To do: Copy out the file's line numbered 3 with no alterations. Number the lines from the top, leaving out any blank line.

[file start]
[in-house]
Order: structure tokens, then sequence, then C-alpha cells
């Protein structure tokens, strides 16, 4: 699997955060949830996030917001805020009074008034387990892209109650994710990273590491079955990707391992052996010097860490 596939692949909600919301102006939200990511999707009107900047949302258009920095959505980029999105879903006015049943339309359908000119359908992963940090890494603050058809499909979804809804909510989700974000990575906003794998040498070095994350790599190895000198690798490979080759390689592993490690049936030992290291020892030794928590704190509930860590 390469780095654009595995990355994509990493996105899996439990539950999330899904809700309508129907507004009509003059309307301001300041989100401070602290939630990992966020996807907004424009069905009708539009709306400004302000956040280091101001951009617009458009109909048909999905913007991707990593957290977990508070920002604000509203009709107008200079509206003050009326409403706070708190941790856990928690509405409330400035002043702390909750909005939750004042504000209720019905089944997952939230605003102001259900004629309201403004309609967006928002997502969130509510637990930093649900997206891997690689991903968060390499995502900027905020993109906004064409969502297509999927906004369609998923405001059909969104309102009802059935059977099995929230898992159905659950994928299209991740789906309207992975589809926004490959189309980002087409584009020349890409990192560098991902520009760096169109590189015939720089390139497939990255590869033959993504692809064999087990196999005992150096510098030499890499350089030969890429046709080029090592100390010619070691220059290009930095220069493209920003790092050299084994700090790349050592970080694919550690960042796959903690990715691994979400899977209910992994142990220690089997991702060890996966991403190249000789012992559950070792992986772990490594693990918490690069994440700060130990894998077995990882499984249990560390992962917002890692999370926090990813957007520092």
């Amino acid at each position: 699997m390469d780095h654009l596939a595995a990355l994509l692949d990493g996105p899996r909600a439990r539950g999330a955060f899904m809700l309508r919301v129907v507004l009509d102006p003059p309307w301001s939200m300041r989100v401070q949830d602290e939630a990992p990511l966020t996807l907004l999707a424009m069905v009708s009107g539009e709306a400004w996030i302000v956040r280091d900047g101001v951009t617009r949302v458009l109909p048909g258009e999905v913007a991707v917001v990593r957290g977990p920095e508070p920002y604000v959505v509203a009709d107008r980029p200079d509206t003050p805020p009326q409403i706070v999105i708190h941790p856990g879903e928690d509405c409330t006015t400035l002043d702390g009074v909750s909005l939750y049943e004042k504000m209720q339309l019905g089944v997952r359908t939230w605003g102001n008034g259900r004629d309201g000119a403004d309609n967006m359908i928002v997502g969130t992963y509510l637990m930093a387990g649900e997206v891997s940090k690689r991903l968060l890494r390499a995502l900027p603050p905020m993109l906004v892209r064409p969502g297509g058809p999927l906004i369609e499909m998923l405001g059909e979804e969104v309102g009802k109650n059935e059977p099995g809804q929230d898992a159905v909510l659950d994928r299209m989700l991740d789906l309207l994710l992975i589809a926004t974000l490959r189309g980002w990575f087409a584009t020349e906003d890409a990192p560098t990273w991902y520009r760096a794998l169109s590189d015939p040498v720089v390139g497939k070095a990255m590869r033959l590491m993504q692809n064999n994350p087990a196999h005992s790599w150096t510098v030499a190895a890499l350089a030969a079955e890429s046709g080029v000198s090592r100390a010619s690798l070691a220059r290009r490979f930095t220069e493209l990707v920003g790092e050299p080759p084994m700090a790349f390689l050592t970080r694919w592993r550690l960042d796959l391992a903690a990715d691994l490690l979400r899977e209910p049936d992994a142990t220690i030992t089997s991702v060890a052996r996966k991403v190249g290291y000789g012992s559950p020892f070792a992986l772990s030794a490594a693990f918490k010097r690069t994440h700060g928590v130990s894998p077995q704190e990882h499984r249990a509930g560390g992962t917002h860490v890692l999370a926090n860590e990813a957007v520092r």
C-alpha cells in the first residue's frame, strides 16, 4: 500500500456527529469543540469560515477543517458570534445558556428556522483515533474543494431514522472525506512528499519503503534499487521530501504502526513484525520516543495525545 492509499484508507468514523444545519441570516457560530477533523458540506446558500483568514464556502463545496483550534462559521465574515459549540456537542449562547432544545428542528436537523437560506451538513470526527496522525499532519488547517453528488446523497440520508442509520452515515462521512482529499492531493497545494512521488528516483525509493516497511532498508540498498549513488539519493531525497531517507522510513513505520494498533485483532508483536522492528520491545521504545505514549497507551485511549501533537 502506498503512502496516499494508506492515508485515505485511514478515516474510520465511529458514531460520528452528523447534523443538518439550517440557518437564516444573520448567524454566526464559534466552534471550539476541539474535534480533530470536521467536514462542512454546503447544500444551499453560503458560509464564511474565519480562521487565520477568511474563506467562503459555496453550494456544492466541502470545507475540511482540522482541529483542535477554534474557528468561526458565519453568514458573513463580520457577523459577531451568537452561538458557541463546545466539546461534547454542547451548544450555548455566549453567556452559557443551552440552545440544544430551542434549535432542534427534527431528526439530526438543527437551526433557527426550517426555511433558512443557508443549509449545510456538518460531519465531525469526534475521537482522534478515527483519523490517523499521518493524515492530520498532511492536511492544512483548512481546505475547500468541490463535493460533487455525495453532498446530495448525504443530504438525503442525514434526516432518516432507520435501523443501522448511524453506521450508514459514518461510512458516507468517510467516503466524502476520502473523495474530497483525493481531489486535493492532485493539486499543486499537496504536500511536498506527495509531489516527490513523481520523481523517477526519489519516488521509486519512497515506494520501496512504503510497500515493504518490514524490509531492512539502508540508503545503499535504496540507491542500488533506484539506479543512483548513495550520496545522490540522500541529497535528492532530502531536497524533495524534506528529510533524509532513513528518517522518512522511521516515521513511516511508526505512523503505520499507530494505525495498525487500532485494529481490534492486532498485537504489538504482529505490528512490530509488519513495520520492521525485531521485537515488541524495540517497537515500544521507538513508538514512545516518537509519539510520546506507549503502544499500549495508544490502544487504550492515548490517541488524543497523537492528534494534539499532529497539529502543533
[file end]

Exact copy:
């Protein structure tokens, strides 16, 4: 699997955060949830996030917001805020009074008034387990892209109650994710990273590491079955990707391992052996010097860490 596939692949909600919301102006939200990511999707009107900047949302258009920095959505980029999105879903006015049943339309359908000119359908992963940090890494603050058809499909979804809804909510989700974000990575906003794998040498070095994350790599190895000198690798490979080759390689592993490690049936030992290291020892030794928590704190509930860590 390469780095654009595995990355994509990493996105899996439990539950999330899904809700309508129907507004009509003059309307301001300041989100401070602290939630990992966020996807907004424009069905009708539009709306400004302000956040280091101001951009617009458009109909048909999905913007991707990593957290977990508070920002604000509203009709107008200079509206003050009326409403706070708190941790856990928690509405409330400035002043702390909750909005939750004042504000209720019905089944997952939230605003102001259900004629309201403004309609967006928002997502969130509510637990930093649900997206891997690689991903968060390499995502900027905020993109906004064409969502297509999927906004369609998923405001059909969104309102009802059935059977099995929230898992159905659950994928299209991740789906309207992975589809926004490959189309980002087409584009020349890409990192560098991902520009760096169109590189015939720089390139497939990255590869033959993504692809064999087990196999005992150096510098030499890499350089030969890429046709080029090592100390010619070691220059290009930095220069493209920003790092050299084994700090790349050592970080694919550690960042796959903690990715691994979400899977209910992994142990220690089997991702060890996966991403190249000789012992559950070792992986772990490594693990918490690069994440700060130990894998077995990882499984249990560390992962917002890692999370926090990813957007520092």